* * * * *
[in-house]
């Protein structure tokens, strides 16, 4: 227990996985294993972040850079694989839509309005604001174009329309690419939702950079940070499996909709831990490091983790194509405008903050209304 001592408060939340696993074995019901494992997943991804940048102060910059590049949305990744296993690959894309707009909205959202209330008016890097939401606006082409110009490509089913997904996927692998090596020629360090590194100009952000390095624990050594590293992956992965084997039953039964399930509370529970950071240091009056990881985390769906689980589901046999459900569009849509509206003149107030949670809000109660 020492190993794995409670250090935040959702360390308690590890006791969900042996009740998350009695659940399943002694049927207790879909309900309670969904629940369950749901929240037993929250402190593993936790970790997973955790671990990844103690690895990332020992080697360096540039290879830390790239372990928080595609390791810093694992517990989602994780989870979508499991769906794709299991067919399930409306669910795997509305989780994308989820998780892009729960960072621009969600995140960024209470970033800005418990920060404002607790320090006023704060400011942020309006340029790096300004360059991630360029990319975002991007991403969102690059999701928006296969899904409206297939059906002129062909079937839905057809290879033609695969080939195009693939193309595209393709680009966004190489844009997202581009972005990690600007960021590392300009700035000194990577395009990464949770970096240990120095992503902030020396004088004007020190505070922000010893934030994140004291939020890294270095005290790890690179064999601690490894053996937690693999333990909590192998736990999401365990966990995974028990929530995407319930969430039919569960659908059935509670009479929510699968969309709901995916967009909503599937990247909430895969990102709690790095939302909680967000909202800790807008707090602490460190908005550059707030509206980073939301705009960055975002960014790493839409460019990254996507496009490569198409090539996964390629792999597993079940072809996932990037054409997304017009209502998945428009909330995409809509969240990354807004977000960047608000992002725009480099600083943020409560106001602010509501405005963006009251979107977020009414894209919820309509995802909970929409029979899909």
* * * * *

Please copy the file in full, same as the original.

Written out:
[in-house]
């Protein structure tokens, strides 16, 4: 227990996985294993972040850079694989839509309005604001174009329309690419939702950079940070499996909709831990490091983790194509405008903050209304 001592408060939340696993074995019901494992997943991804940048102060910059590049949305990744296993690959894309707009909205959202209330008016890097939401606006082409110009490509089913997904996927692998090596020629360090590194100009952000390095624990050594590293992956992965084997039953039964399930509370529970950071240091009056990881985390769906689980589901046999459900569009849509509206003149107030949670809000109660 020492190993794995409670250090935040959702360390308690590890006791969900042996009740998350009695659940399943002694049927207790879909309900309670969904629940369950749901929240037993929250402190593993936790970790997973955790671990990844103690690895990332020992080697360096540039290879830390790239372990928080595609390791810093694992517990989602994780989870979508499991769906794709299991067919399930409306669910795997509305989780994308989820998780892009729960960072621009969600995140960024209470970033800005418990920060404002607790320090006023704060400011942020309006340029790096300004360059991630360029990319975002991007991403969102690059999701928006296969899904409206297939059906002129062909079937839905057809290879033609695969080939195009693939193309595209393709680009966004190489844009997202581009972005990690600007960021590392300009700035000194990577395009990464949770970096240990120095992503902030020396004088004007020190505070922000010893934030994140004291939020890294270095005290790890690179064999601690490894053996937690693999333990909590192998736990999401365990966990995974028990929530995407319930969430039919569960659908059935509670009479929510699968969309709901995916967009909503599937990247909430895969990102709690790095939302909680967000909202800790807008707090602490460190908005550059707030509206980073939301705009960055975002960014790493839409460019990254996507496009490569198409090539996964390629792999597993079940072809996932990037054409997304017009209502998945428009909330995409809509969240990354807004977000960047608000992002725009480099600083943020409560106001602010509501405005963006009251979107977020009414894209919820309509995802909970929409029979899909």